Several of API's largest members, including Shell and BP, are working on projects to produce advanced biofuels. Reportedly, API and ABFA contend that increasing the value of advanced biofuel RINs and allowing them to help make up conventional RINs due to blend wall constraints would help spur investment in and development of advanced biofuels to help meet the RFS. All other major biofuels trade associations are advocating against any legislative change to the RFS. They argue that, however well-intentioned, opening the RFS up to amendment would make the law vulnerable to repeal, for which the oil industry is heavily lobbying.
In addition, several biofuels groups argue that there are sufficient RFS compliance options and solutions to the blend wall, which they say has been intentionally created by the oil industry that has chosen not to take steps to address it. For instance, these groups argue the oil industry could encourage greater investment in E85 and its distribution. While API is still advocating for RFS repeal, it is reported that the group recognizes that outcome is unlikely in this Congress. Reportedly, this is the reason the group is working with ABFA on the advanced RINs amendment.
On September 6, 2013, EPA's Office of the Inspector General (IG) issued a report finding that the Agency does not meet the control standards for monitoring some of the new programs and activities designed to prevent and reduce instances of fraudulently generated RINs under the federal RFS. EPA's one-page report summary is available online and its 23-page full report is available online.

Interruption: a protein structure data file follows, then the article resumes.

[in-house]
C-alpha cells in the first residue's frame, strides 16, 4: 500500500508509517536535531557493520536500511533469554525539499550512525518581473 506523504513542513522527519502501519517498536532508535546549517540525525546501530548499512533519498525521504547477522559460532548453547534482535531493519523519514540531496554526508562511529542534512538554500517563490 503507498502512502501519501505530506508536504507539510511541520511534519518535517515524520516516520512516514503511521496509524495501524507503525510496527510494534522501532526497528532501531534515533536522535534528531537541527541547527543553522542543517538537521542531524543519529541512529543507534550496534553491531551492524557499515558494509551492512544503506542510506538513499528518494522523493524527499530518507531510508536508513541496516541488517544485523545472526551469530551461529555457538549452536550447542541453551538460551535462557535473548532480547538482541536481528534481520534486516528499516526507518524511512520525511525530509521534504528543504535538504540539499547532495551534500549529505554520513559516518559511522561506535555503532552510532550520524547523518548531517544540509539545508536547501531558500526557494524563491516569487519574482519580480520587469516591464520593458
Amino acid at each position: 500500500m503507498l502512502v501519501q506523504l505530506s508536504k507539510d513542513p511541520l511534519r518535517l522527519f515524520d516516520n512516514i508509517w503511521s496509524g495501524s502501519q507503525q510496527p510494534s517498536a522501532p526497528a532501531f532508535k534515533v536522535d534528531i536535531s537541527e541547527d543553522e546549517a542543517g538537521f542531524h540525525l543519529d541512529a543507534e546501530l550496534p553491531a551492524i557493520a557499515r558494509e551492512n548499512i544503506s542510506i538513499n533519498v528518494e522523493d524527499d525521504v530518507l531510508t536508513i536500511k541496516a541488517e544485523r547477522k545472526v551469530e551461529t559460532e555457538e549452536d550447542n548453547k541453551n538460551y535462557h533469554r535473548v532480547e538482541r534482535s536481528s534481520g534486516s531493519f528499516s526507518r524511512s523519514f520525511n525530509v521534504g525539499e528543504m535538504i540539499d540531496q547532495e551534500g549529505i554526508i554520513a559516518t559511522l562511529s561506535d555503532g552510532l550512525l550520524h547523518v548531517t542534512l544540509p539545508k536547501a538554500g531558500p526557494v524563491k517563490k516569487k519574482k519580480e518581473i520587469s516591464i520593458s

The EPA IG findings come at a vulnerable time for the RFS and its allies. Trade groups representing the oil and gas industry, among others, have called on EPA to modify the RFS in several ways, including to protect against RIN fraud. Those groups, as well as the National Biodiesel Board, worked with EPA to design a new plan to help protect against RIN fraud. EPA issued a proposed rule outlining the plan in February of this year. A copy of the proposed rule as published in the Federal Register is available online. The plan is expected to be completed soon.
Renewable fuel and chemical company Aemetis, Inc. announced this week that EPA has approved its Renewable Fuel Standard (RFS) pathway to produce ethanol using grain sorghum and biogas with the Company's existing Combined Heat & Power system to generate D5 Advanced Biofuels Renewable Identification Numbers (RIN). This announcement means that additional fuel will qualify to fulfill the annual renewable volumetric targets under the federal RFS statute. It comes as EPA is preparing its proposed RFS volumes for 2014, which the Agency indicated it would likely reduce from those set in the statute to adjust for supply and the impending ethanol blendwall.
Aemetis' press release on the announcement is available online.